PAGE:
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Issue #1681      April 22, 2015

Lessons from Reclaim Australia protests

The first lesson provided by the demonstrations organised by anti-Muslim group Reclaim Australia last week is that we should not underestimate the threat posed by organisations committed to racism and extreme bigotry.

The demonstrations took place in most capital cities. However, the one that grabbed the headlines was in Melbourne, where a counter-demonstration resulted in violence that was only curbed by police intervention.

In Brisbane Scott Moerland, one of Reclaim Australia’s organisers, gave a vitriolic speech, calling counter-demonstrators “traitors” and declaring “we’re going to give radical Islam the biggest bitch slap it’s ever had”.

The demonstrations followed incidents involving persecution of Muslims in several cities. A Sydney woman is on trial for having subjected another woman to a brutal verbal assault in public for wearing a hijab headdress, and last week the Rockhampton mosque was set on fire for the second time.

Background

Reclaim Australia makes a series of phoney and often contradictory assertions. Moerland claims, for example, that he hates Nazis and they form a small minority of the group’s supporters, yet Reclaim Australia was formed by Jim Saleam, former leader of the neo-Nazi National Socialist Party.

Moerland even makes the astounding claim that the “comms” are organising the infiltration of Reclaim Australia by neo Nazis!

He maintains that Islam is intent on taking over Australia, and Reclaim Australia’s title implies this has happened already – although it also declares it wants to “reclaim Australia from the UN”.

Moerland also identifies white Anglo-Saxons along with Aboriginal people as the only authentic Australians. Moreover, he wants to “keep our Australian values, i.e. Christmas, Easter, Australia Day, Anzac Day and other beliefs a large number of Australians have grown up with”, even though these aren’t beliefs or values, but public holidays cheerfully enjoyed by everyone regardless of religions convictions.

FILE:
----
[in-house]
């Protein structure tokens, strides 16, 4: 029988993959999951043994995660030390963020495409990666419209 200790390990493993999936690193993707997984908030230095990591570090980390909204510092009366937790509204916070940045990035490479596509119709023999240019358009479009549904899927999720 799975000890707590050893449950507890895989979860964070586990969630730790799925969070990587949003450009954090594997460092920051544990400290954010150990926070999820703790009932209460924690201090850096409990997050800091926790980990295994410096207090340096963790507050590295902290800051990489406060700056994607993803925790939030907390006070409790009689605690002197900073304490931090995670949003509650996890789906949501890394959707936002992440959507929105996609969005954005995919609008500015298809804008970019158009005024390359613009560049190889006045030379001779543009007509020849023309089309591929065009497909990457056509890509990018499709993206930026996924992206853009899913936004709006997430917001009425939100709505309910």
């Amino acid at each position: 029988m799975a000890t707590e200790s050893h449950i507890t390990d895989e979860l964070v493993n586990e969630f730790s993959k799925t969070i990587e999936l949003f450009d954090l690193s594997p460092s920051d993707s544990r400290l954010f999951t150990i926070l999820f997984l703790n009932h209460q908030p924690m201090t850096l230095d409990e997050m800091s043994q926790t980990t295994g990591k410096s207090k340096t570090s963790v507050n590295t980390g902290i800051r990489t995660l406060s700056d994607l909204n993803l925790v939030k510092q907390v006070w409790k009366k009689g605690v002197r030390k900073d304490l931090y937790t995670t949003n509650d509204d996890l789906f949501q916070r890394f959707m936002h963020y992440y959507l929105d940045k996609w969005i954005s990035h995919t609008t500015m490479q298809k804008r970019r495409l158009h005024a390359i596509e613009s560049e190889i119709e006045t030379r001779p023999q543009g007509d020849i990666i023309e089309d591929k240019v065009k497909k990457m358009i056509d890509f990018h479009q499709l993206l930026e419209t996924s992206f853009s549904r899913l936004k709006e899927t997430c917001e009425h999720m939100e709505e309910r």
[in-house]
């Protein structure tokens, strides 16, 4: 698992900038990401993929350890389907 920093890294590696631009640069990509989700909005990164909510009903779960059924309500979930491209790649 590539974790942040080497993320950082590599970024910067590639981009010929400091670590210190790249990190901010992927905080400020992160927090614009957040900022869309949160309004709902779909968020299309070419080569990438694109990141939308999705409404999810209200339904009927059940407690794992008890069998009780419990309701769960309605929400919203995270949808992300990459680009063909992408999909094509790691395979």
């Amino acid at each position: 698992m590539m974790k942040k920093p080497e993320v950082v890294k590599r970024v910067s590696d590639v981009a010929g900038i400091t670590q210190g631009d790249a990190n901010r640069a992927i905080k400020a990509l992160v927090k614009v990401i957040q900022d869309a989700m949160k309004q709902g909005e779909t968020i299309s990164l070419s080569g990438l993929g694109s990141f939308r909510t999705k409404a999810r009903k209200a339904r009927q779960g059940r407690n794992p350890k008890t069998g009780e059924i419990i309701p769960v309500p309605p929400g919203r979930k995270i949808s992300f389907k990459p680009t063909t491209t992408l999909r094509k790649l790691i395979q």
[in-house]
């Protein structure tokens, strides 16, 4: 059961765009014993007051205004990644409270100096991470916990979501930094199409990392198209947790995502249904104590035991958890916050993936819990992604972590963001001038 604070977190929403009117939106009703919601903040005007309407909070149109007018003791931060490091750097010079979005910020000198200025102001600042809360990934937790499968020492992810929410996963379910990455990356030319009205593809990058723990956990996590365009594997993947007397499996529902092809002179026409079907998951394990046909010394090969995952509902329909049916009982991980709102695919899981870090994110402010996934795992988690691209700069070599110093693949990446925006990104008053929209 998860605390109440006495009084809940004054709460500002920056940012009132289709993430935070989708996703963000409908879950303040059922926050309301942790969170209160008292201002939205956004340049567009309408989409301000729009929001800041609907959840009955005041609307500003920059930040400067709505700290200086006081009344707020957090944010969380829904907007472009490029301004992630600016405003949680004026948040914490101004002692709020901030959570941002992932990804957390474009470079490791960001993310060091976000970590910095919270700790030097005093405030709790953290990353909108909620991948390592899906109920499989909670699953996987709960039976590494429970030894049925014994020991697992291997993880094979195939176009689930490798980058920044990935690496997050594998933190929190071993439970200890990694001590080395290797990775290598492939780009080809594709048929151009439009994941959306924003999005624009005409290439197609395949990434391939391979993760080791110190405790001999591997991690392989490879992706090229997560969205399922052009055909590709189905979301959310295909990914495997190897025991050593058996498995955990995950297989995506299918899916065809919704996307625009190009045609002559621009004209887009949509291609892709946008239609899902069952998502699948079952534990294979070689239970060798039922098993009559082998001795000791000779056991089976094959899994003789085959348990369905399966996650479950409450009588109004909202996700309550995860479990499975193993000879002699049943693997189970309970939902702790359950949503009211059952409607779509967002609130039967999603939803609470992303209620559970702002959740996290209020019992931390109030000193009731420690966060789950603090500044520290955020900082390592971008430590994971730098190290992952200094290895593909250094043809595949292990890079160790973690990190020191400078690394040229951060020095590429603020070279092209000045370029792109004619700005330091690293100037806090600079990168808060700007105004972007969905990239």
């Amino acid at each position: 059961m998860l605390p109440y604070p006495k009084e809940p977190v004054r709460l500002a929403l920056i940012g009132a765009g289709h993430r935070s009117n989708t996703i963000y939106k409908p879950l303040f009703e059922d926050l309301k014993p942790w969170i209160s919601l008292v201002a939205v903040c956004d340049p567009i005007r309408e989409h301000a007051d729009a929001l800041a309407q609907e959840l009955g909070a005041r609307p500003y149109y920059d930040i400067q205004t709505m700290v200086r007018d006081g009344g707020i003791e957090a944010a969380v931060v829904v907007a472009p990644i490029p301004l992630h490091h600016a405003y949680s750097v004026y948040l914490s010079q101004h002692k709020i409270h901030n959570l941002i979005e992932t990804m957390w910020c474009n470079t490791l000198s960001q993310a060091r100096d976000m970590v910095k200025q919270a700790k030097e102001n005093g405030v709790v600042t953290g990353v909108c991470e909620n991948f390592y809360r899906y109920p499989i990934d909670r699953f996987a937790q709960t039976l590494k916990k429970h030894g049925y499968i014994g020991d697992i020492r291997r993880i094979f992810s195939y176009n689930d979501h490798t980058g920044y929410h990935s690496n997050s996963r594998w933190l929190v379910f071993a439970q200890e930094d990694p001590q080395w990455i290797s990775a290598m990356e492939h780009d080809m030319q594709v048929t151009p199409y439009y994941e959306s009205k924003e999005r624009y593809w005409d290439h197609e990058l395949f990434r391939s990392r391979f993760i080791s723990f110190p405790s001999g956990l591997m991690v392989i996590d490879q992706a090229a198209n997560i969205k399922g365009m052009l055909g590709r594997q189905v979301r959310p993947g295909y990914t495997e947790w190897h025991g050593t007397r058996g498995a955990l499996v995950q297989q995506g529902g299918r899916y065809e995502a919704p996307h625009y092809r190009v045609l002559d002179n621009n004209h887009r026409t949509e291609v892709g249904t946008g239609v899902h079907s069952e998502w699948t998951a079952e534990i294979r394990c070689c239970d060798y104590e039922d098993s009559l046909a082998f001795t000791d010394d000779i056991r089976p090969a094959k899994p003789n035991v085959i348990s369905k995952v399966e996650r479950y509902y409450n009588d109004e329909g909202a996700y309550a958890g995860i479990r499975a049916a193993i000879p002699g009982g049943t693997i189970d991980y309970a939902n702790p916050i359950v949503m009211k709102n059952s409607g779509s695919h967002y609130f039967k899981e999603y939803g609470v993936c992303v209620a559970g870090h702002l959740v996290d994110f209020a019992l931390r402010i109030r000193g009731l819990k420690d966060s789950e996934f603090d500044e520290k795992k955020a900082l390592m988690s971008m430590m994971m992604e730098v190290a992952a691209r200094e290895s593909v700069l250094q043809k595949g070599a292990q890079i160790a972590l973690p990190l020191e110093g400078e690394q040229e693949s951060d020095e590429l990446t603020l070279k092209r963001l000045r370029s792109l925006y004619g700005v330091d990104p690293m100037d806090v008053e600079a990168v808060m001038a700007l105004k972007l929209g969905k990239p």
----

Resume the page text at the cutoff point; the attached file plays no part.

Reclaim Australia claims certification of Halal meat is a means of laundering terrorist funding, and implies that Sharia Law (a set of rules of behaviour for Muslims, as the Ten Commandments are for Christians) is already overriding Australian civil law.

They also claim to be defending Australia against terrorist attacks by “muslims”. But terrorists and racist groups feed off each other’s extreme activity and both use religion as a justification for their activities.

Moreover, successive Australian governments have involved the nation in every major US military adventure since WW2, including invasions of several Muslim countries within the last three decades.

This has helped foster not only the rise of terrorist activities but also the persecution of Australian Muslims.

The situation has been exacerbated by ruthless government policies towards asylum seekers. Many of them are Muslims, and the present government describes them as “illegal immigrants” who should driven from our shores by “border protection” forces.

The Prime Minister called on Muslim leaders to condemn terrorism and “mean it”, implying that they actually sympathised with terrorists. His government has been almost totally silent about the rise of Reclaim Australia.

Right and wrong tactics

The second lesson emanating from the demonstrations by Reclaim Australia is that there are right and wrong ways of dealing with its presence and activities.